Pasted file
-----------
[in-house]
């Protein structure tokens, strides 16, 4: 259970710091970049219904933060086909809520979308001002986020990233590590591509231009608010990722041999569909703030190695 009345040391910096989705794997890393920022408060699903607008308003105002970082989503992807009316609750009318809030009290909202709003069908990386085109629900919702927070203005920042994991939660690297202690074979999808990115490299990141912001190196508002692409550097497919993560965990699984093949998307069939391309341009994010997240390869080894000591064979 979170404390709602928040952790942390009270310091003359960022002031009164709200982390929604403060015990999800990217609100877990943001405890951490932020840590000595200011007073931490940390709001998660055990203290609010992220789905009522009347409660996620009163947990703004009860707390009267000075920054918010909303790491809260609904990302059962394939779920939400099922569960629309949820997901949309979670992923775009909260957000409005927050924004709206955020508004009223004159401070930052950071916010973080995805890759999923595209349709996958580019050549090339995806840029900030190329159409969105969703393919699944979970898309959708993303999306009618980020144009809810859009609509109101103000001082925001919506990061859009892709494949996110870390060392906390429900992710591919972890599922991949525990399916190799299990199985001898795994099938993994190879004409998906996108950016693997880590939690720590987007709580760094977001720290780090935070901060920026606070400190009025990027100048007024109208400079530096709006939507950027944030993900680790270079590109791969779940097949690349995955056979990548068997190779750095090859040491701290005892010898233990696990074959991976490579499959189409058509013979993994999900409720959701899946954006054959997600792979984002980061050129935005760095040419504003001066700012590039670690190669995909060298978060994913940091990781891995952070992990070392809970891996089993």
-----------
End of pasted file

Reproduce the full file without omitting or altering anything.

[in-house]
């Protein structure tokens, strides 16, 4: 259970710091970049219904933060086909809520979308001002986020990233590590591509231009608010990722041999569909703030190695 009345040391910096989705794997890393920022408060699903607008308003105002970082989503992807009316609750009318809030009290909202709003069908990386085109629900919702927070203005920042994991939660690297202690074979999808990115490299990141912001190196508002692409550097497919993560965990699984093949998307069939391309341009994010997240390869080894000591064979 979170404390709602928040952790942390009270310091003359960022002031009164709200982390929604403060015990999800990217609100877990943001405890951490932020840590000595200011007073931490940390709001998660055990203290609010992220789905009522009347409660996620009163947990703004009860707390009267000075920054918010909303790491809260609904990302059962394939779920939400099922569960629309949820997901949309979670992923775009909260957000409005927050924004709206955020508004009223004159401070930052950071916010973080995805890759999923595209349709996958580019050549090339995806840029900030190329159409969105969703393919699944979970898309959708993303999306009618980020144009809810859009609509109101103000001082925001919506990061859009892709494949996110870390060392906390429900992710591919972890599922991949525990399916190799299990199985001898795994099938993994190879004409998906996108950016693997880590939690720590987007709580760094977001720290780090935070901060920026606070400190009025990027100048007024109208400079530096709006939507950027944030993900680790270079590109791969779940097949690349995955056979990548068997190779750095090859040491701290005892010898233990696990074959991976490579499959189409058509013979993994999900409720959701899946954006054959997600792979984002980061050129935005760095040419504003001066700012590039670690190669995909060298978060994913940091990781891995952070992990070392809970891996089993």